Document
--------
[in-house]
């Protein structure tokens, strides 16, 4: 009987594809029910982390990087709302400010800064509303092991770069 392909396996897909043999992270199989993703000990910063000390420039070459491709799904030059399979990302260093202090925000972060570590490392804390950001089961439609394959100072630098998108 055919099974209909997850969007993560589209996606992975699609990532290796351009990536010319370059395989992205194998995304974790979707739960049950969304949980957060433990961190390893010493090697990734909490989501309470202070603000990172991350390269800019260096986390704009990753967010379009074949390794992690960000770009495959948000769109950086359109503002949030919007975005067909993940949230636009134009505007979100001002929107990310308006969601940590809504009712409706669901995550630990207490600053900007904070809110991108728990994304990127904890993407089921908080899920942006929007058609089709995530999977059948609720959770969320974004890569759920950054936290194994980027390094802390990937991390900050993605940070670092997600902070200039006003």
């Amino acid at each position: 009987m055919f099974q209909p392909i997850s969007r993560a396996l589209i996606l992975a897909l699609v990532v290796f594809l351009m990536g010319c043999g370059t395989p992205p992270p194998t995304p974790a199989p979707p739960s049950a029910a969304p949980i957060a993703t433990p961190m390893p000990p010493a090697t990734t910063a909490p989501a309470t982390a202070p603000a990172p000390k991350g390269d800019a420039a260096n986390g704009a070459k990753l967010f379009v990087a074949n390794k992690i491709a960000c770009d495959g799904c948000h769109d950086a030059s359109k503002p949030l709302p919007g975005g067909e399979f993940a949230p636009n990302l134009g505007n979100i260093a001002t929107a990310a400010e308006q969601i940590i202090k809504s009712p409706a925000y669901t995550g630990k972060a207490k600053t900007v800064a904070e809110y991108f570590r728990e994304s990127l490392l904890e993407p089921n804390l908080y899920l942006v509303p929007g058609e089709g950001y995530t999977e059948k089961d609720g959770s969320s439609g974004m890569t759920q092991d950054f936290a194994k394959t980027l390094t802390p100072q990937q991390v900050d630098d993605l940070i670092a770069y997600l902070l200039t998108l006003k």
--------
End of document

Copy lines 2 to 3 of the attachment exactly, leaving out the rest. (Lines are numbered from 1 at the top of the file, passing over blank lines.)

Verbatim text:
């Protein structure tokens, strides 16, 4: 009987594809029910982390990087709302400010800064509303092991770069 392909396996897909043999992270199989993703000990910063000390420039070459491709799904030059399979990302260093202090925000972060570590490392804390950001089961439609394959100072630098998108 055919099974209909997850969007993560589209996606992975699609990532290796351009990536010319370059395989992205194998995304974790979707739960049950969304949980957060433990961190390893010493090697990734909490989501309470202070603000990172991350390269800019260096986390704009990753967010379009074949390794992690960000770009495959948000769109950086359109503002949030919007975005067909993940949230636009134009505007979100001002929107990310308006969601940590809504009712409706669901995550630990207490600053900007904070809110991108728990994304990127904890993407089921908080899920942006929007058609089709995530999977059948609720959770969320974004890569759920950054936290194994980027390094802390990937991390900050993605940070670092997600902070200039006003």
């Amino acid at each position: 009987m055919f099974q209909p392909i997850s969007r993560a396996l589209i996606l992975a897909l699609v990532v290796f594809l351009m990536g010319c043999g370059t395989p992205p992270p194998t995304p974790a199989p979707p739960s049950a029910a969304p949980i957060a993703t433990p961190m390893p000990p010493a090697t990734t910063a909490p989501a309470t982390a202070p603000a990172p000390k991350g390269d800019a420039a260096n986390g704009a070459k990753l967010f379009v990087a074949n390794k992690i491709a960000c770009d495959g799904c948000h769109d950086a030059s359109k503002p949030l709302p919007g975005g067909e399979f993940a949230p636009n990302l134009g505007n979100i260093a001002t929107a990310a400010e308006q969601i940590i202090k809504s009712p409706a925000y669901t995550g630990k972060a207490k600053t900007v800064a904070e809110y991108f570590r728990e994304s990127l490392l904890e993407p089921n804390l908080y899920l942006v509303p929007g058609e089709g950001y995530t999977e059948k089961d609720g959770s969320s439609g974004m890569t759920q092991d950054f936290a194994k394959t980027l390094t802390p100072q990937q991390v900050d630098d993605l940070i670092a770069y997600l902070l200039t998108l006003k």